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Ralph Nader Rolls Into Buffalo August 3rd
by Stephanie Berberick
Buckle your safety belts because Ralph Nader is coming to town and he is in the driver’s seat to take Western New Yorkers for one hell of a ride through the plutocracy of Wall Street and what the Green Party candidate for Governor (Howie Hawkins) can do for the majority with money, taxes, and debt-elimination. Nader, who visits Buffalo August 3, shares his ideas with Artvoice in an interview that exposes the long-time Presidential candidate and activist’s thoughts on everything from imagination to taxes and war.
Artvoice: Your latest book, Only the Super-Rich Can Save Us! is being called “political science fiction.” Could you explain that genre?
Ralph Nader: That phrase came from a Polish-Ukrainian American from Buffalo so I thought it was a good term. Political science is a term, so it’s a term of political science imagination.
AV: What’s the general theme of the book?
RN: The idea is to expand peoples’ imaginations so they can begin thinking that there is a lot more possible and realistic in turning our country around so it starts dealing with a lot of overdue issues. I wanted to do that in a dramatic, engrossing, creative and funny way [words Leslie Stahl used in a letter to Nader] and I hope it will be a movie someday. When activists lose the battle they can wrap themselves up again and enlarge their circle by writing the story of what if. What if we had more—how would it have played out differently? People can write from their own experience and they can imagine. Imagination is what starts it all. Whereas if you are just writing non-fiction you cannot elaborate your own imagination in order to envision real possibilities for our country and world.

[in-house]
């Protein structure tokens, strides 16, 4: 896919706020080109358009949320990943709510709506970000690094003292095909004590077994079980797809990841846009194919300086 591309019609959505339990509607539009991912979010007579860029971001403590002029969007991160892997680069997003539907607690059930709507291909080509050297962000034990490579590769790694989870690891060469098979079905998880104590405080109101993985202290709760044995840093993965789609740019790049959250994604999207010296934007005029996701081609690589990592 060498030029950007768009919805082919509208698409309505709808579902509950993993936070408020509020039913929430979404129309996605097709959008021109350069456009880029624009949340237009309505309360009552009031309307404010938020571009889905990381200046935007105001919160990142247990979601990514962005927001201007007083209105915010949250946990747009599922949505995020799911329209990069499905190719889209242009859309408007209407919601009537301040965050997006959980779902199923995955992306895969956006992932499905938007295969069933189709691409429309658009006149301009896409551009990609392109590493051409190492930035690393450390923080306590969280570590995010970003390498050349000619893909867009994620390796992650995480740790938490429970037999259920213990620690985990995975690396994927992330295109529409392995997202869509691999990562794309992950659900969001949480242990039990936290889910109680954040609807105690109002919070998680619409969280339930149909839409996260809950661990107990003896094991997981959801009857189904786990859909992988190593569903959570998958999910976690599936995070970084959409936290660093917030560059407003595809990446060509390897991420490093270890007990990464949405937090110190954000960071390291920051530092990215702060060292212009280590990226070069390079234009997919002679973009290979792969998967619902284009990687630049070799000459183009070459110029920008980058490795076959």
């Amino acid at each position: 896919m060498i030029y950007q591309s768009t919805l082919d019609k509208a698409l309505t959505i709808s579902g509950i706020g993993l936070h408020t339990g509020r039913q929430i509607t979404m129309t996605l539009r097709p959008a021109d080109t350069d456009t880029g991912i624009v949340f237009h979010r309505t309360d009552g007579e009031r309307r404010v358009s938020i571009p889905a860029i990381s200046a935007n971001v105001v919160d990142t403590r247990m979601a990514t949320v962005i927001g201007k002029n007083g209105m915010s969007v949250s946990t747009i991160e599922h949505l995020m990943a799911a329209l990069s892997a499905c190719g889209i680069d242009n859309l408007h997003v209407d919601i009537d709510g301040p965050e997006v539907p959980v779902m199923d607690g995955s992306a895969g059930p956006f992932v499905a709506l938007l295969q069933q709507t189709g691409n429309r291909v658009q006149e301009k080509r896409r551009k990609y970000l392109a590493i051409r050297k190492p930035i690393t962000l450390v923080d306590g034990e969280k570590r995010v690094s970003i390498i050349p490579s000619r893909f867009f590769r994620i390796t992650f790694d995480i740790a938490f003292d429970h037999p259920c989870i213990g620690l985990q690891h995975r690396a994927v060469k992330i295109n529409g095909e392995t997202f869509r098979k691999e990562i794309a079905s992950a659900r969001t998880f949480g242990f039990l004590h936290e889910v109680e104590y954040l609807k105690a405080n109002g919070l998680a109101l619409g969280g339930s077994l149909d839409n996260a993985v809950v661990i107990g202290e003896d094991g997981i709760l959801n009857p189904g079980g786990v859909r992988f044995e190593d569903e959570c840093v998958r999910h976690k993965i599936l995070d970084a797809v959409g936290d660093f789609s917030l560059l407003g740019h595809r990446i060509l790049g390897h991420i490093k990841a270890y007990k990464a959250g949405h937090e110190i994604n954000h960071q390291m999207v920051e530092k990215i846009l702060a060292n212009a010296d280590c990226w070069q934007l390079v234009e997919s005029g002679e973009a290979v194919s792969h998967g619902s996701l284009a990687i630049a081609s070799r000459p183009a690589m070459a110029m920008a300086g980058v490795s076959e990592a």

AV: In November New Yorkers are going to be voting for a new Governor. Who do you support and why?
RN: Howie Hawkins. He is the most qualified because he has a well-grounded community organizer background. He is a worker for UPS, a grad of Dartmouth, a former marine, he is as honest as the day is long, and he knows how to put people first and that is the most important qualification to resist the corporate supremacist that is bringing people to their knees.
AV: What issues should voters be listening for the candidates to address?
RN: The most important fiscal issue is to end the repaying of 16 billion dollars of NYS stock exchange stock transfer taxes. Starting in 1981 they started rebating these taxes (back to Wall Street). If they said ‘no more rebating you are going to pay sales tax at a mere rate of 1%’ that would prevent the layoffs of tens of thousands workers in NYS because the budget deficit in the state is about 8 billion. There is no more ready and justifiable source of revenue than a tax that is already assessed. That is the big issue and that is what we are going to highlight in Buffalo. It’s an issue that’s been in the shadows for a long time. The tax is about 1/20th of one percent whereas New Yorkers with their sales tax pay 100x more. This is a democracy?! This is plutocracy.
AV: If you had the power to make the federal government listen to just one of your messages and take heed, which one would it be and why?
RN: Get out of Afghanistan and Iraq! Put the money back into issues in this country. It does two things: One, it invigorates our economy here at home without raising taxes; and two, it reduces the militarization of our foreign policy, which is getting us in trouble all over the world.
AV: There are some big environmental issues afoot right now. What’s your opinion on the BP oil spill and how it has been handled?